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STEM education in action

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Selena Flores, a student at St. Philip's College (Texas), explains the advanced manufacturing curriculum that the Automotive Manufacturing Technical Education Collaborative developed with Toyota Motor Corp.

Photo: James Tkatch

​The 60 students selected to attend the 2015 Advanced Technological Education (ATE) Principal Investigators Conference reflect the diversity of community college populations, and their projects exemplify the variety of advanced technology educational opportunities the National Science Foundation (NSF) program supports.

Consider just three of the student exhibits that were featured during a showcase session last month during the three-day conference in Washington, D.C.

Austin HeavyRunner, a construction technology student whose backyard borders Glacier National Park, explained his work on a microhydroelectric generator. He and other students at Blackfeet Community College experimented with renewable energy equipment they created from repurposed materials. Their activities were part of the 2015 Summer Energy Technology Practicum that Missoula College-University of Montana offered at the tribal college in Browning, Mont.

Survey: Big benefits from ATE programs

Farther down the exhibit hall, Selena Flores of St. Philip's College (Texas) described the manufacturing courses she started taking as a high school student using curriculum developed by the Automotive Manufacturing Technical Education Collaborative. Now in the fourth semester of a five-semester advanced manufacturing program, Flores attends classes full time and has a paid internship with Toyota.

“I feel so empowered,” she said of her experience learning to read blueprints and operate a wide variety of equipment. 

New experiences 

Three rows over Joshua Kimmel explained his suggestion for relocating the brake on a milling machine so it would be safer for him and other people in wheelchairs to operate. Kimmel earned a certificate through the Advancing Inclusive Manufacturing project, the ATE-supported initiative that prepares people with disabilities to begin manufacturing careers.

Kimmel said he liked learning the basics of machining while simultaneously informing researchers’ studies at the Human Engineering Research Laboratories, a multi-institution facility that develops products to assist people with mobility limitations. Completing the 12-week program encouraged Kimmel to enroll at the Community College of Alleghany County; he has also been hired as a technician at the lab in Pittsburgh.

Kenneth A. Walz, a long-time ATE principal investigator, says students’ participation in the ATE Principal Investigators Conference opens their eyes to other STEM fields and disciplines.

Walz, a chemistry and engineering instructor at Madison Area Technical College (MATC) who has been involved in four large ATE project grants at the Wisconsin college, has brought 16 MATC students to the conference during the past decade. Almost all were first-generation college students who had not previously visited Washington, D.C. Several had not even flown before.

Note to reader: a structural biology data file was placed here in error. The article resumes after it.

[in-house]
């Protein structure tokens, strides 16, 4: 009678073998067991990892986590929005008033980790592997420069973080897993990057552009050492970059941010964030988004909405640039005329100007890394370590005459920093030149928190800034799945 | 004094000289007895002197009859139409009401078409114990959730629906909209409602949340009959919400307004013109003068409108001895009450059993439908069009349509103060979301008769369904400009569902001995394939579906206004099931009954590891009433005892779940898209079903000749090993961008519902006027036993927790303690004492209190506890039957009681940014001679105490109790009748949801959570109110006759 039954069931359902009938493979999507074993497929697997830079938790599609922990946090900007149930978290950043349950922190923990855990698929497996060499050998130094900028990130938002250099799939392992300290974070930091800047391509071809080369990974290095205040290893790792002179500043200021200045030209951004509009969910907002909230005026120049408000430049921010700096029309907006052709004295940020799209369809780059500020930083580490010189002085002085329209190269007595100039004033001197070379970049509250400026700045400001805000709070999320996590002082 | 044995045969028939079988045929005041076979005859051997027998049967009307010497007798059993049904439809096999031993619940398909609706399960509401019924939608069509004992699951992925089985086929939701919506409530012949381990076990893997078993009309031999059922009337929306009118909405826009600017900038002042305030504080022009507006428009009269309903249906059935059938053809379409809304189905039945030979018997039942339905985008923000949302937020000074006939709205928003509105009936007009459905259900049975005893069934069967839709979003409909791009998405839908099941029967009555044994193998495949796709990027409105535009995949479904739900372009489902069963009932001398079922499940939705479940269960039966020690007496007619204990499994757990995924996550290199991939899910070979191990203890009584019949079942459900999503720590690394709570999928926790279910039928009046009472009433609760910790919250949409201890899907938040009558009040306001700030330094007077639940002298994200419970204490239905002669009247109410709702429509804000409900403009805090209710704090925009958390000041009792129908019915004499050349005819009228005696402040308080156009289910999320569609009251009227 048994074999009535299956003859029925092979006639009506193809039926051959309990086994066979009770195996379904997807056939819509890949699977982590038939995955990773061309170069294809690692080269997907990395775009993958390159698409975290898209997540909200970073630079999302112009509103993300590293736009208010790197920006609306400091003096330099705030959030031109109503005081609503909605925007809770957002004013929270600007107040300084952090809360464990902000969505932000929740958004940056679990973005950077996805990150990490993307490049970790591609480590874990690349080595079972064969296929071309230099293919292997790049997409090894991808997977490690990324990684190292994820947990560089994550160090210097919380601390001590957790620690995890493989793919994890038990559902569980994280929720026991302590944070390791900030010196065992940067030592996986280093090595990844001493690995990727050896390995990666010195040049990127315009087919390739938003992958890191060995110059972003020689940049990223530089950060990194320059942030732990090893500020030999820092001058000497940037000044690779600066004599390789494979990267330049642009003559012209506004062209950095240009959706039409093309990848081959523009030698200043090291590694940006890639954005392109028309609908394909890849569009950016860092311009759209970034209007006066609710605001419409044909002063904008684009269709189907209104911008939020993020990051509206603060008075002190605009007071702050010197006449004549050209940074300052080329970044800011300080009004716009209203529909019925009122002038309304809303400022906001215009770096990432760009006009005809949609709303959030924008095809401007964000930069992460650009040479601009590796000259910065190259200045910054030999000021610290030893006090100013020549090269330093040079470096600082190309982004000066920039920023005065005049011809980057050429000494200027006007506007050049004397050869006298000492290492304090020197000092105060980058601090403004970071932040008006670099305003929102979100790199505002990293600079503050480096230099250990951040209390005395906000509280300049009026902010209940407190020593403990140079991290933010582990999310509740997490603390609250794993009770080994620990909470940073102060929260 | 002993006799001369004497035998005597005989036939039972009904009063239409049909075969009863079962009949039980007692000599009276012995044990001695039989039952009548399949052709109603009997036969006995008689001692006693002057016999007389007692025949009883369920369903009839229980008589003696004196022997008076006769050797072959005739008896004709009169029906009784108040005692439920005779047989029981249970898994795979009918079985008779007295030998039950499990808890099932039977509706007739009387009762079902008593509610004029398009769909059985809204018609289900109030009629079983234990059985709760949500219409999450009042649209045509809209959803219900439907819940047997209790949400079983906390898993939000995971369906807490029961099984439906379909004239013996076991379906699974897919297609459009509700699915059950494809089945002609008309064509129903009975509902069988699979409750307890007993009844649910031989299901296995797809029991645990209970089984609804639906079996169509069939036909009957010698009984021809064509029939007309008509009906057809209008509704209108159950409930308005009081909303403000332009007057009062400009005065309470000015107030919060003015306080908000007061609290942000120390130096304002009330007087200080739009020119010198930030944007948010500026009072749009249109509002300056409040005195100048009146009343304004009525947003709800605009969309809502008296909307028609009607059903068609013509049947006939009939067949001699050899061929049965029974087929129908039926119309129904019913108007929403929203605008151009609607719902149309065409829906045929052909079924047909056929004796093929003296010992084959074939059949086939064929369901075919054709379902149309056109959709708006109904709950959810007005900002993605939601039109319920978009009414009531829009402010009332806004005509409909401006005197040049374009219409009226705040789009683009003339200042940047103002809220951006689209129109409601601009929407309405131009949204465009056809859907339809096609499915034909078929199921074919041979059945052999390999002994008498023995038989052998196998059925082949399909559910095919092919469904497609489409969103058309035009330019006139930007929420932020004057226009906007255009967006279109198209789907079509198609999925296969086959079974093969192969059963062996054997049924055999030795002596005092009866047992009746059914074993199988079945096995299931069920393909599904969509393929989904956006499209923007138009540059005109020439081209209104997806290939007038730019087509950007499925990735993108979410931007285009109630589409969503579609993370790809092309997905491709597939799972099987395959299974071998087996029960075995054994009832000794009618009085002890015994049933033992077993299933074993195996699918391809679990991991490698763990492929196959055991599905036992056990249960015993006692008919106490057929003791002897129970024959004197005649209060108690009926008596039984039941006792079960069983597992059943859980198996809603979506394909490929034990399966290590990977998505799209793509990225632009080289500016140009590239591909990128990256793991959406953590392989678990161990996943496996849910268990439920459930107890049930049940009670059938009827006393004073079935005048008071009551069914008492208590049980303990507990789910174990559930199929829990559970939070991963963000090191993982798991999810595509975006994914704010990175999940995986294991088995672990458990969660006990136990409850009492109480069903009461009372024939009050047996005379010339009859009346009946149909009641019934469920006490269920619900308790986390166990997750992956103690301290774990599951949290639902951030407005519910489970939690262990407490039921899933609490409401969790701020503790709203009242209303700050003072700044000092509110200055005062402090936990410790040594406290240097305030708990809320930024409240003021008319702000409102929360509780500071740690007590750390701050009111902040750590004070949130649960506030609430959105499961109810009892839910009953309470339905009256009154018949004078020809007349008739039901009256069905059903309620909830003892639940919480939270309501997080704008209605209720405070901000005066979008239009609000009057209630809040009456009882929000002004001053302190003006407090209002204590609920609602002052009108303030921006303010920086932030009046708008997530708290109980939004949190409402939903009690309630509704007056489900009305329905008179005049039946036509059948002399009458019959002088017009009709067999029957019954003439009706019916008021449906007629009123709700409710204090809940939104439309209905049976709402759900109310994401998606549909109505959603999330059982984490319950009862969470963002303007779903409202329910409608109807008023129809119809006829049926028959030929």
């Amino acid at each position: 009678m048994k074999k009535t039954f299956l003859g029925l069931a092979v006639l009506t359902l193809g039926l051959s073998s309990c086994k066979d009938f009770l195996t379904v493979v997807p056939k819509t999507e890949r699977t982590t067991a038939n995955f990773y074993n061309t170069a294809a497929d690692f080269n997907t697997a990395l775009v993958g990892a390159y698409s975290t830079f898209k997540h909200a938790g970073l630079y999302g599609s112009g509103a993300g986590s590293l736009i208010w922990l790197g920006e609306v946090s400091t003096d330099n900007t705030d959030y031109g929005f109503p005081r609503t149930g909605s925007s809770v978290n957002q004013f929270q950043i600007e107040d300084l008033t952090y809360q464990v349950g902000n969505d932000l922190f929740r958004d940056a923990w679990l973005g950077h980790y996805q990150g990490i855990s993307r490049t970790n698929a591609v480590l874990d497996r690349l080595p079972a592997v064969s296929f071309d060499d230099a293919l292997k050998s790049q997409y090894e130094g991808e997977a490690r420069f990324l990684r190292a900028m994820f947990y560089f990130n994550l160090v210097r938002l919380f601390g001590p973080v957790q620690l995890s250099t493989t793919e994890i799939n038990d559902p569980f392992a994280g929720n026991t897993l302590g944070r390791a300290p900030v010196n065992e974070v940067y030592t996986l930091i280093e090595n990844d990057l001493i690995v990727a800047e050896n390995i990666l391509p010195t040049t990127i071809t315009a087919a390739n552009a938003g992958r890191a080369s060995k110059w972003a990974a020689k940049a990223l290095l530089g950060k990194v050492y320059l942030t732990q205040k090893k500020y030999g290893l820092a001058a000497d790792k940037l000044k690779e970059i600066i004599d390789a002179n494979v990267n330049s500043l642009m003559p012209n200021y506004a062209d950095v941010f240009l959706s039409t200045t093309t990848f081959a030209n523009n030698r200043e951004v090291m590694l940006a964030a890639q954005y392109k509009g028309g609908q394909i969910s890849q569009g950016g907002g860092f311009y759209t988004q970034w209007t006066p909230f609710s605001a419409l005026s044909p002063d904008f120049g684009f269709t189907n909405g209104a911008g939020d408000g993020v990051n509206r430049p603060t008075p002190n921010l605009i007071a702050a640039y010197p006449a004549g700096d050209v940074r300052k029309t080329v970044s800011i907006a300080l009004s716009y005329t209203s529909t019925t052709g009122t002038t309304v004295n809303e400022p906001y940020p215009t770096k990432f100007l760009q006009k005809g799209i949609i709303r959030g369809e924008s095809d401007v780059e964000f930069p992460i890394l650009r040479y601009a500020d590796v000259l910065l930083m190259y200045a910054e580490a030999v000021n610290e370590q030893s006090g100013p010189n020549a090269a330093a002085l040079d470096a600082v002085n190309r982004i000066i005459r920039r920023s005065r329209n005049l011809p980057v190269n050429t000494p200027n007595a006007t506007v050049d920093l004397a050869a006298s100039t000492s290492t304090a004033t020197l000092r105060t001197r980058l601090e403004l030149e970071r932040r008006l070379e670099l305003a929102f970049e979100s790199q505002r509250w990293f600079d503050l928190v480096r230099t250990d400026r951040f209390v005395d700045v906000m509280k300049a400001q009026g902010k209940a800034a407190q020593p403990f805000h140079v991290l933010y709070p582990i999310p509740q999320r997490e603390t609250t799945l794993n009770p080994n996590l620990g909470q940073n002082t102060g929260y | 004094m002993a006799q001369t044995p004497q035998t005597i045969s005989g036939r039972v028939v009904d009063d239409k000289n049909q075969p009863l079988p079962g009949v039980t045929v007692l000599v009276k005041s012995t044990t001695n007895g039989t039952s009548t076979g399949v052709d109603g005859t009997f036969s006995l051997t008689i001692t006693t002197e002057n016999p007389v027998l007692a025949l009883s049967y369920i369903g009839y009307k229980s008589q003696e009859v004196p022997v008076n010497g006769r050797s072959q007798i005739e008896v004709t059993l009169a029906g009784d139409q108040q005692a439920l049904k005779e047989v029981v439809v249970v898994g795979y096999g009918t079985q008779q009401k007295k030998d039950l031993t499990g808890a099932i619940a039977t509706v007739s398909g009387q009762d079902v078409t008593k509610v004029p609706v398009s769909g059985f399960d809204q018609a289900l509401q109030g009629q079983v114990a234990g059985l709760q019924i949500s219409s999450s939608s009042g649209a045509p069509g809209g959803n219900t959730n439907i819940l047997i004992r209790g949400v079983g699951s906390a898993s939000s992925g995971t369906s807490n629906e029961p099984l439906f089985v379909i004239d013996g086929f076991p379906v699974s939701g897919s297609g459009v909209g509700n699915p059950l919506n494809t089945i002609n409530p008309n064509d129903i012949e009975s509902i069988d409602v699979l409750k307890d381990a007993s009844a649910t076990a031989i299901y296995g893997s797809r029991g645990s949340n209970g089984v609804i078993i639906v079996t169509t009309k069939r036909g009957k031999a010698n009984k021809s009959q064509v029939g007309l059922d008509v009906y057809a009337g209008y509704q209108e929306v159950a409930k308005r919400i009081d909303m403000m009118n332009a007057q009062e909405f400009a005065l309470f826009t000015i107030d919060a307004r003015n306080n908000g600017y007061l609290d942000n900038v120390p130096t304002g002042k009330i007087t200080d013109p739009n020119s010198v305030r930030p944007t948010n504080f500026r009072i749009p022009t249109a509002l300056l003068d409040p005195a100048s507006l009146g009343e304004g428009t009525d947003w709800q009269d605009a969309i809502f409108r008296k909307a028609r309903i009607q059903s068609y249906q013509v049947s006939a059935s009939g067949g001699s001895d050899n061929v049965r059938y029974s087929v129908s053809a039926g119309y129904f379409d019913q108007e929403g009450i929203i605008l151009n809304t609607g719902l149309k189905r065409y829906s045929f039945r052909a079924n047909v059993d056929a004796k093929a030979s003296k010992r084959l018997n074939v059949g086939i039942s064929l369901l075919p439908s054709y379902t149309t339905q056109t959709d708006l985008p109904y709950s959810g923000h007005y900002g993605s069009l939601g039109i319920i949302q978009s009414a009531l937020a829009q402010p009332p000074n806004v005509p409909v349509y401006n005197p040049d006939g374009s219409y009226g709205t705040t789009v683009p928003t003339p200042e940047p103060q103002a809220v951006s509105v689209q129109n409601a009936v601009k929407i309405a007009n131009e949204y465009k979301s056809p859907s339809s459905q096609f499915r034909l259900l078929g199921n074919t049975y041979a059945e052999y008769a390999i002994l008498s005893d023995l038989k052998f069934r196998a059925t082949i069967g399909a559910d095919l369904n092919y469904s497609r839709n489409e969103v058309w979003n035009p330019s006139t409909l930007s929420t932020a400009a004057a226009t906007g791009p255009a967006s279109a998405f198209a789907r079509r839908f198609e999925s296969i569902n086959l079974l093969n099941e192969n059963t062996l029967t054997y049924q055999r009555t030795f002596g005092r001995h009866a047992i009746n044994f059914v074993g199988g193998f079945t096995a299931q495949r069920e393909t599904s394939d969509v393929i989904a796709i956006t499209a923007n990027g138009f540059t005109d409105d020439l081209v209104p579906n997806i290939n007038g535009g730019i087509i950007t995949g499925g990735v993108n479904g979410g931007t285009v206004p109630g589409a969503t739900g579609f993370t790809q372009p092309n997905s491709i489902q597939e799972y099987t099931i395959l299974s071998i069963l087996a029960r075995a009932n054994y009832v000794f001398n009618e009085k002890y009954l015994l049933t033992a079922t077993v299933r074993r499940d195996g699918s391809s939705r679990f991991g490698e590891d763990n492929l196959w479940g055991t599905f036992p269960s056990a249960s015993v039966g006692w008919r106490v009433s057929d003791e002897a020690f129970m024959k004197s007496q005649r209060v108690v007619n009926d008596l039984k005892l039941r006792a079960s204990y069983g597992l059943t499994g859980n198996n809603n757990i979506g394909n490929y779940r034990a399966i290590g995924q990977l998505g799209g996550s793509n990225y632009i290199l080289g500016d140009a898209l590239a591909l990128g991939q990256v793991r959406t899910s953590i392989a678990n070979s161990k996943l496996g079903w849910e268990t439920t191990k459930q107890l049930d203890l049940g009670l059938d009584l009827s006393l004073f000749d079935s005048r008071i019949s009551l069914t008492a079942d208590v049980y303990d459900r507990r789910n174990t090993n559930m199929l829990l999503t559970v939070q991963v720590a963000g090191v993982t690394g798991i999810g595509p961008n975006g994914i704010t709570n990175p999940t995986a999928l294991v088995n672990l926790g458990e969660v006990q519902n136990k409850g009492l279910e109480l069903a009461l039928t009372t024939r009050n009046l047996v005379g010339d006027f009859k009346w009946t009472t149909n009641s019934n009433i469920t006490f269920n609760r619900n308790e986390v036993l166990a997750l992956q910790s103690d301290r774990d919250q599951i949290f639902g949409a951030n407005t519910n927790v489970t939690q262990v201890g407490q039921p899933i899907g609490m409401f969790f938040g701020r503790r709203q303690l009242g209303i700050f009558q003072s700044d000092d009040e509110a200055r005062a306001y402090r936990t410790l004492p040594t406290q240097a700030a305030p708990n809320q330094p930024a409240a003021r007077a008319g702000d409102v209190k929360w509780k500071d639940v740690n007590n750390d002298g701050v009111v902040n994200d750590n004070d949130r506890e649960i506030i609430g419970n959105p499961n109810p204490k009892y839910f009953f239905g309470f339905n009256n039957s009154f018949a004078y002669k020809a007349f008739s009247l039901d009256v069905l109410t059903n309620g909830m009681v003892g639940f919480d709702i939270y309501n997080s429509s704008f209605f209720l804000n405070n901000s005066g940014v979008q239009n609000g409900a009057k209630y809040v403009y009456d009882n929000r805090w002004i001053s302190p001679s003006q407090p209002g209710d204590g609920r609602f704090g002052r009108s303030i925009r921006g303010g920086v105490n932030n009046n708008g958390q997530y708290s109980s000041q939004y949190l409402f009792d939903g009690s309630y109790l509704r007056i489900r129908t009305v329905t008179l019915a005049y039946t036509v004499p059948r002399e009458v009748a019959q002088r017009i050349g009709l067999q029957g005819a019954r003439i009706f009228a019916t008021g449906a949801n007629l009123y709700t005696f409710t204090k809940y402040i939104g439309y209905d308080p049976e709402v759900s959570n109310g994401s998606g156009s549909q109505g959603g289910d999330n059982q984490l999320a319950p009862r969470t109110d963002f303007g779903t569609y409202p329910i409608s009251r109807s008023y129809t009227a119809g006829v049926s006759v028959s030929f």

Among peers and professionals

Presenting their work to multiple STEM professionals was also a new experience. During a typical 90-minute showcase, each student had one-on-one conversations with a couple dozen STEM professionals.

“The experience of compiling their data, creating a poster and then presenting it at the showcase session places students in the role of an expert. This is not something easily accomplished in a traditional education setting,” he wrote in an email. 

Cultivating problem solvers

Walz noted that for several of the students the experience was “an important milestone” in their academic careers. “Participation in the PI conference encourages community college students to pursue higher academic and career goals, and to push themselves further than they would have previously aspired,” he said.  

Most of the MATC students who have attended the conference were in degree transfer programs and have pursued bachelor’s degrees in STEM fields. One alumnus completed a summer internship at Ames National Laboratory. Two former student attendees have earned doctorates and a third is currently in graduate school. Others have talked to Walz about going to graduate school. (See story about a Ph.D. engineer who attended an ATE Principal Investigators Conference and now teaches at MATC.)   

The American Association of Community Colleges (AACC) provides scholarships to students nominated by the principal investigators of ATE projects. The scholarships, funded with NSF-ATE support, cover conference registration and two nights in a hotel. The students’ colleges cover their travel costs.

Ready for the real world

Each year, NSF-ATE program officers meet the students individually at a breakfast where they award the students certificates. This year, AACC arranged for the students to learn about global career readiness from Donald McCoy, an IBM engineer and manager for 30 years before retiring and becoming a K-to-College STEM education consultant.

McCoy tailored his presentation to the students’ interests and offered advice on balancing parenting responsibilities with career plans, leveraging military experiences and obtaining internships.

He shared his personal experiences of working on global teams and offered practical advice on everything from preparing for job interviews to dealing with cultural differences. McCoy emphasized that employers want to hire people who work effectively on teams, make decisions and solve problems. 

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